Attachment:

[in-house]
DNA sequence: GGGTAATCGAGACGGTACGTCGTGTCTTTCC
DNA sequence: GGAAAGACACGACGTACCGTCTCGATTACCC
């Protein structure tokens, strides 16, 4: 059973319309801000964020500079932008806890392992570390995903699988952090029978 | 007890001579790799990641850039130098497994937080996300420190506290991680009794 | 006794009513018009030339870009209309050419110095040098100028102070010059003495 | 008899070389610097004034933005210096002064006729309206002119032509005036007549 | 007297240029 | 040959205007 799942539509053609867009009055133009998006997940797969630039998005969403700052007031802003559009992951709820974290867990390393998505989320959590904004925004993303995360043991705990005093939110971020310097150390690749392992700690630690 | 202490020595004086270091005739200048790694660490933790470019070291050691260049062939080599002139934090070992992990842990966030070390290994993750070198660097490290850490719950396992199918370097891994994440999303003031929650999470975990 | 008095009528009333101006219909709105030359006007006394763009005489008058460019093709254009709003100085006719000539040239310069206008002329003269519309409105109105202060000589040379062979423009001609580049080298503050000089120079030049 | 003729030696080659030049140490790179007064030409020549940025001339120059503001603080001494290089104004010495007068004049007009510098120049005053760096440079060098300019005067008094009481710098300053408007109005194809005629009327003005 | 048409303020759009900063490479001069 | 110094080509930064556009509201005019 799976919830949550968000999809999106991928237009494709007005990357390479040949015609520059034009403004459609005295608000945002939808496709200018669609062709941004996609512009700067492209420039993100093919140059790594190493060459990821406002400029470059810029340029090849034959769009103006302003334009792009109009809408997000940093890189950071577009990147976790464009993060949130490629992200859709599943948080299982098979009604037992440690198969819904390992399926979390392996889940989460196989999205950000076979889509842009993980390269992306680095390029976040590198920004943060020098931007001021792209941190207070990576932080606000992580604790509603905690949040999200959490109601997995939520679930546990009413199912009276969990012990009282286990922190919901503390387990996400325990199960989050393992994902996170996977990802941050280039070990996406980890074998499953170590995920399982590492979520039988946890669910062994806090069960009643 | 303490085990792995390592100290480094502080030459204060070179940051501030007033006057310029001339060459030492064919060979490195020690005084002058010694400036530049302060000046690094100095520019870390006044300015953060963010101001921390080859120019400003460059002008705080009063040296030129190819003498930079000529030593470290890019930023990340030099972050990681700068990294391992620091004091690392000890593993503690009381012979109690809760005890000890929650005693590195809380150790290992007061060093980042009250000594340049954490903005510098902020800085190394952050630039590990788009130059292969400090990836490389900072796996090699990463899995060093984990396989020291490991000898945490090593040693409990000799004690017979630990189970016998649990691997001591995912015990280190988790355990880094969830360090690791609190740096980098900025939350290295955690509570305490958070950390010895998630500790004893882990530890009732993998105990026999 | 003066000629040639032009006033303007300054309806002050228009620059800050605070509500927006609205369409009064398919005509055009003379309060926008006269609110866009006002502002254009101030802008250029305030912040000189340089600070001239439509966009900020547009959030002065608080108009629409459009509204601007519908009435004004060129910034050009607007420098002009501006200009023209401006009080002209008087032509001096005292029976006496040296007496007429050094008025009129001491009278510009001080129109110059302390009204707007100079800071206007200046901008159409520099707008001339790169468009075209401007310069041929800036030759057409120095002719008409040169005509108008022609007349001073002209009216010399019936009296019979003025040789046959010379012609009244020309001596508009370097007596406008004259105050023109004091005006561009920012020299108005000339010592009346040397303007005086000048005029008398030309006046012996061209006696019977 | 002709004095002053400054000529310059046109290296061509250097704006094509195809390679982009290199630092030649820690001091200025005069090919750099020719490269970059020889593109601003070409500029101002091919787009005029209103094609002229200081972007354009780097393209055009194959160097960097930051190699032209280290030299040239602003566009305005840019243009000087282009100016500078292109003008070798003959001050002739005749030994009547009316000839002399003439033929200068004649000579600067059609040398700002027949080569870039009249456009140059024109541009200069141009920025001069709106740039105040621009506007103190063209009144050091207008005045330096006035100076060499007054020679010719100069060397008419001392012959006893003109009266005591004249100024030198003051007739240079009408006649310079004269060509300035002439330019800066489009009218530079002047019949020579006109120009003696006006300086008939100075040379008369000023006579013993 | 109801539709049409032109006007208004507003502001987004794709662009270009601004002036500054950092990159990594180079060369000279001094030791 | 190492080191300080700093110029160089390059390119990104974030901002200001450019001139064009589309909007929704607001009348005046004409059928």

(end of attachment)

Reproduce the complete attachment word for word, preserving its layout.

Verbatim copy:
[in-house]
DNA sequence: GGGTAATCGAGACGGTACGTCGTGTCTTTCC
DNA sequence: GGAAAGACACGACGTACCGTCTCGATTACCC
């Protein structure tokens, strides 16, 4: 059973319309801000964020500079932008806890392992570390995903699988952090029978 | 007890001579790799990641850039130098497994937080996300420190506290991680009794 | 006794009513018009030339870009209309050419110095040098100028102070010059003495 | 008899070389610097004034933005210096002064006729309206002119032509005036007549 | 007297240029 | 040959205007 799942539509053609867009009055133009998006997940797969630039998005969403700052007031802003559009992951709820974290867990390393998505989320959590904004925004993303995360043991705990005093939110971020310097150390690749392992700690630690 | 202490020595004086270091005739200048790694660490933790470019070291050691260049062939080599002139934090070992992990842990966030070390290994993750070198660097490290850490719950396992199918370097891994994440999303003031929650999470975990 | 008095009528009333101006219909709105030359006007006394763009005489008058460019093709254009709003100085006719000539040239310069206008002329003269519309409105109105202060000589040379062979423009001609580049080298503050000089120079030049 | 003729030696080659030049140490790179007064030409020549940025001339120059503001603080001494290089104004010495007068004049007009510098120049005053760096440079060098300019005067008094009481710098300053408007109005194809005629009327003005 | 048409303020759009900063490479001069 | 110094080509930064556009509201005019 799976919830949550968000999809999106991928237009494709007005990357390479040949015609520059034009403004459609005295608000945002939808496709200018669609062709941004996609512009700067492209420039993100093919140059790594190493060459990821406002400029470059810029340029090849034959769009103006302003334009792009109009809408997000940093890189950071577009990147976790464009993060949130490629992200859709599943948080299982098979009604037992440690198969819904390992399926979390392996889940989460196989999205950000076979889509842009993980390269992306680095390029976040590198920004943060020098931007001021792209941190207070990576932080606000992580604790509603905690949040999200959490109601997995939520679930546990009413199912009276969990012990009282286990922190919901503390387990996400325990199960989050393992994902996170996977990802941050280039070990996406980890074998499953170590995920399982590492979520039988946890669910062994806090069960009643 | 303490085990792995390592100290480094502080030459204060070179940051501030007033006057310029001339060459030492064919060979490195020690005084002058010694400036530049302060000046690094100095520019870390006044300015953060963010101001921390080859120019400003460059002008705080009063040296030129190819003498930079000529030593470290890019930023990340030099972050990681700068990294391992620091004091690392000890593993503690009381012979109690809760005890000890929650005693590195809380150790290992007061060093980042009250000594340049954490903005510098902020800085190394952050630039590990788009130059292969400090990836490389900072796996090699990463899995060093984990396989020291490991000898945490090593040693409990000799004690017979630990189970016998649990691997001591995912015990280190988790355990880094969830360090690791609190740096980098900025939350290295955690509570305490958070950390010895998630500790004893882990530890009732993998105990026999 | 003066000629040639032009006033303007300054309806002050228009620059800050605070509500927006609205369409009064398919005509055009003379309060926008006269609110866009006002502002254009101030802008250029305030912040000189340089600070001239439509966009900020547009959030002065608080108009629409459009509204601007519908009435004004060129910034050009607007420098002009501006200009023209401006009080002209008087032509001096005292029976006496040296007496007429050094008025009129001491009278510009001080129109110059302390009204707007100079800071206007200046901008159409520099707008001339790169468009075209401007310069041929800036030759057409120095002719008409040169005509108008022609007349001073002209009216010399019936009296019979003025040789046959010379012609009244020309001596508009370097007596406008004259105050023109004091005006561009920012020299108005000339010592009346040397303007005086000048005029008398030309006046012996061209006696019977 | 002709004095002053400054000529310059046109290296061509250097704006094509195809390679982009290199630092030649820690001091200025005069090919750099020719490269970059020889593109601003070409500029101002091919787009005029209103094609002229200081972007354009780097393209055009194959160097960097930051190699032209280290030299040239602003566009305005840019243009000087282009100016500078292109003008070798003959001050002739005749030994009547009316000839002399003439033929200068004649000579600067059609040398700002027949080569870039009249456009140059024109541009200069141009920025001069709106740039105040621009506007103190063209009144050091207008005045330096006035100076060499007054020679010719100069060397008419001392012959006893003109009266005591004249100024030198003051007739240079009408006649310079004269060509300035002439330019800066489009009218530079002047019949020579006109120009003696006006300086008939100075040379008369000023006579013993 | 109801539709049409032109006007208004507003502001987004794709662009270009601004002036500054950092990159990594180079060369000279001094030791 | 190492080191300080700093110029160089390059390119990104974030901002200001450019001139064009589309909007929704607001009348005046004409059928």